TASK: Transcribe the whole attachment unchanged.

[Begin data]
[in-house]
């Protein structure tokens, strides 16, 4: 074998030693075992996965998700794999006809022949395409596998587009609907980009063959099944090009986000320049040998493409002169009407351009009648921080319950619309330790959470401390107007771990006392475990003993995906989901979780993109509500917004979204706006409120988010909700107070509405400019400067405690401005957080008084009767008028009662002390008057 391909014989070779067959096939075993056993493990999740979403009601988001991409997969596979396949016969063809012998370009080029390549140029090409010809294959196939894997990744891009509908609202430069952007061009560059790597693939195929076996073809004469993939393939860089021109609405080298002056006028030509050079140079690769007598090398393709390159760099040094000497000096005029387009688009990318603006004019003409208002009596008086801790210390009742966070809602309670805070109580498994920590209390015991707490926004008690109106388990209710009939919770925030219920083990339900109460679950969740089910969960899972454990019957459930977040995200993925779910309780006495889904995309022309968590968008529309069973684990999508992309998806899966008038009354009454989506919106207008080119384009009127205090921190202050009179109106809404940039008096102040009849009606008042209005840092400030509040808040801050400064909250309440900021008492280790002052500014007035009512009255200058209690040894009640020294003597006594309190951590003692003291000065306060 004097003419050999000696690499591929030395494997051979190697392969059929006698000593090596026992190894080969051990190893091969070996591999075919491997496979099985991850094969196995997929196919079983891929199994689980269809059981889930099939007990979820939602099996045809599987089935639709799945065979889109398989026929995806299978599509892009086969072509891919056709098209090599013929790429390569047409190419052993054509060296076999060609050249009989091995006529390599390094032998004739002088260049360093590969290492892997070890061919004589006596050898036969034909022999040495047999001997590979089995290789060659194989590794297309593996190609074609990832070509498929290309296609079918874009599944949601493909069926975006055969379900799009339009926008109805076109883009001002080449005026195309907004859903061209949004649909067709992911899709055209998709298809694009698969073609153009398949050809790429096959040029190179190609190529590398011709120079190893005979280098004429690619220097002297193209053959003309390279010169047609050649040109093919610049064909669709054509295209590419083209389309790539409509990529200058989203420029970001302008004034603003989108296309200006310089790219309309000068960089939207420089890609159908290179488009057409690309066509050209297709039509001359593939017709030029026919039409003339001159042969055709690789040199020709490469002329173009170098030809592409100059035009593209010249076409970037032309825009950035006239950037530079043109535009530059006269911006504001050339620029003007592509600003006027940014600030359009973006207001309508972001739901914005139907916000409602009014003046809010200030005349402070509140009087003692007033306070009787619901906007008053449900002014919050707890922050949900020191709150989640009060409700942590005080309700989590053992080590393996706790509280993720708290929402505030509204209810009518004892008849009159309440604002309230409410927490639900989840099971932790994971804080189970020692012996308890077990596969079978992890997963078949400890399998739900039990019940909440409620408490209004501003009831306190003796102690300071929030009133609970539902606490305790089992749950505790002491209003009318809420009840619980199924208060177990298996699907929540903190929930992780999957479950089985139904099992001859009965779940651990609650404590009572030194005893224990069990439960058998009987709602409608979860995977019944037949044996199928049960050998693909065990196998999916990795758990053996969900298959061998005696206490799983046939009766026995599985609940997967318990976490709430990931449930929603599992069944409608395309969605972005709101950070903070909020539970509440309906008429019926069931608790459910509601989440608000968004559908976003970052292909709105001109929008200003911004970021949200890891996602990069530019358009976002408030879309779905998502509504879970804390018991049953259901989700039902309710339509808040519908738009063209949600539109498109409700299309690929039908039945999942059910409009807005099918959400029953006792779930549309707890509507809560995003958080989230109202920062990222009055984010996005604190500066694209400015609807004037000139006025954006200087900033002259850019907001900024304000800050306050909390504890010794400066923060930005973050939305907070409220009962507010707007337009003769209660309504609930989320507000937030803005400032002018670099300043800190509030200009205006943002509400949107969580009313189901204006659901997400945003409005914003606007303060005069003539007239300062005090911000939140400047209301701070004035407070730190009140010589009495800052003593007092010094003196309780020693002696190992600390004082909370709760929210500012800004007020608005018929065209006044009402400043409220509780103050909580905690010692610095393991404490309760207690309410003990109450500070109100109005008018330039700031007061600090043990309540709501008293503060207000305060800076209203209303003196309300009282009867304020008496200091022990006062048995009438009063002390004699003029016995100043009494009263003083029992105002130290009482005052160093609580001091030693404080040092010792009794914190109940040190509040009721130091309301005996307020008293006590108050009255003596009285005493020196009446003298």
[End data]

[in-house]
């Protein structure tokens, strides 16, 4: 074998030693075992996965998700794999006809022949395409596998587009609907980009063959099944090009986000320049040998493409002169009407351009009648921080319950619309330790959470401390107007771990006392475990003993995906989901979780993109509500917004979204706006409120988010909700107070509405400019400067405690401005957080008084009767008028009662002390008057 391909014989070779067959096939075993056993493990999740979403009601988001991409997969596979396949016969063809012998370009080029390549140029090409010809294959196939894997990744891009509908609202430069952007061009560059790597693939195929076996073809004469993939393939860089021109609405080298002056006028030509050079140079690769007598090398393709390159760099040094000497000096005029387009688009990318603006004019003409208002009596008086801790210390009742966070809602309670805070109580498994920590209390015991707490926004008690109106388990209710009939919770925030219920083990339900109460679950969740089910969960899972454990019957459930977040995200993925779910309780006495889904995309022309968590968008529309069973684990999508992309998806899966008038009354009454989506919106207008080119384009009127205090921190202050009179109106809404940039008096102040009849009606008042209005840092400030509040808040801050400064909250309440900021008492280790002052500014007035009512009255200058209690040894009640020294003597006594309190951590003692003291000065306060 004097003419050999000696690499591929030395494997051979190697392969059929006698000593090596026992190894080969051990190893091969070996591999075919491997496979099985991850094969196995997929196919079983891929199994689980269809059981889930099939007990979820939602099996045809599987089935639709799945065979889109398989026929995806299978599509892009086969072509891919056709098209090599013929790429390569047409190419052993054509060296076999060609050249009989091995006529390599390094032998004739002088260049360093590969290492892997070890061919004589006596050898036969034909022999040495047999001997590979089995290789060659194989590794297309593996190609074609990832070509498929290309296609079918874009599944949601493909069926975006055969379900799009339009926008109805076109883009001002080449005026195309907004859903061209949004649909067709992911899709055209998709298809694009698969073609153009398949050809790429096959040029190179190609190529590398011709120079190893005979280098004429690619220097002297193209053959003309390279010169047609050649040109093919610049064909669709054509295209590419083209389309790539409509990529200058989203420029970001302008004034603003989108296309200006310089790219309309000068960089939207420089890609159908290179488009057409690309066509050209297709039509001359593939017709030029026919039409003339001159042969055709690789040199020709490469002329173009170098030809592409100059035009593209010249076409970037032309825009950035006239950037530079043109535009530059006269911006504001050339620029003007592509600003006027940014600030359009973006207001309508972001739901914005139907916000409602009014003046809010200030005349402070509140009087003692007033306070009787619901906007008053449900002014919050707890922050949900020191709150989640009060409700942590005080309700989590053992080590393996706790509280993720708290929402505030509204209810009518004892008849009159309440604002309230409410927490639900989840099971932790994971804080189970020692012996308890077990596969079978992890997963078949400890399998739900039990019940909440409620408490209004501003009831306190003796102690300071929030009133609970539902606490305790089992749950505790002491209003009318809420009840619980199924208060177990298996699907929540903190929930992780999957479950089985139904099992001859009965779940651990609650404590009572030194005893224990069990439960058998009987709602409608979860995977019944037949044996199928049960050998693909065990196998999916990795758990053996969900298959061998005696206490799983046939009766026995599985609940997967318990976490709430990931449930929603599992069944409608395309969605972005709101950070903070909020539970509440309906008429019926069931608790459910509601989440608000968004559908976003970052292909709105001109929008200003911004970021949200890891996602990069530019358009976002408030879309779905998502509504879970804390018991049953259901989700039902309710339509808040519908738009063209949600539109498109409700299309690929039908039945999942059910409009807005099918959400029953006792779930549309707890509507809560995003958080989230109202920062990222009055984010996005604190500066694209400015609807004037000139006025954006200087900033002259850019907001900024304000800050306050909390504890010794400066923060930005973050939305907070409220009962507010707007337009003769209660309504609930989320507000937030803005400032002018670099300043800190509030200009205006943002509400949107969580009313189901204006659901997400945003409005914003606007303060005069003539007239300062005090911000939140400047209301701070004035407070730190009140010589009495800052003593007092010094003196309780020693002696190992600390004082909370709760929210500012800004007020608005018929065209006044009402400043409220509780103050909580905690010692610095393991404490309760207690309410003990109450500070109100109005008018330039700031007061600090043990309540709501008293503060207000305060800076209203209303003196309300009282009867304020008496200091022990006062048995009438009063002390004699003029016995100043009494009263003083029992105002130290009482005052160093609580001091030693404080040092010792009794914190109940040190509040009721130091309301005996307020008293006590108050009255003596009285005493020196009446003298």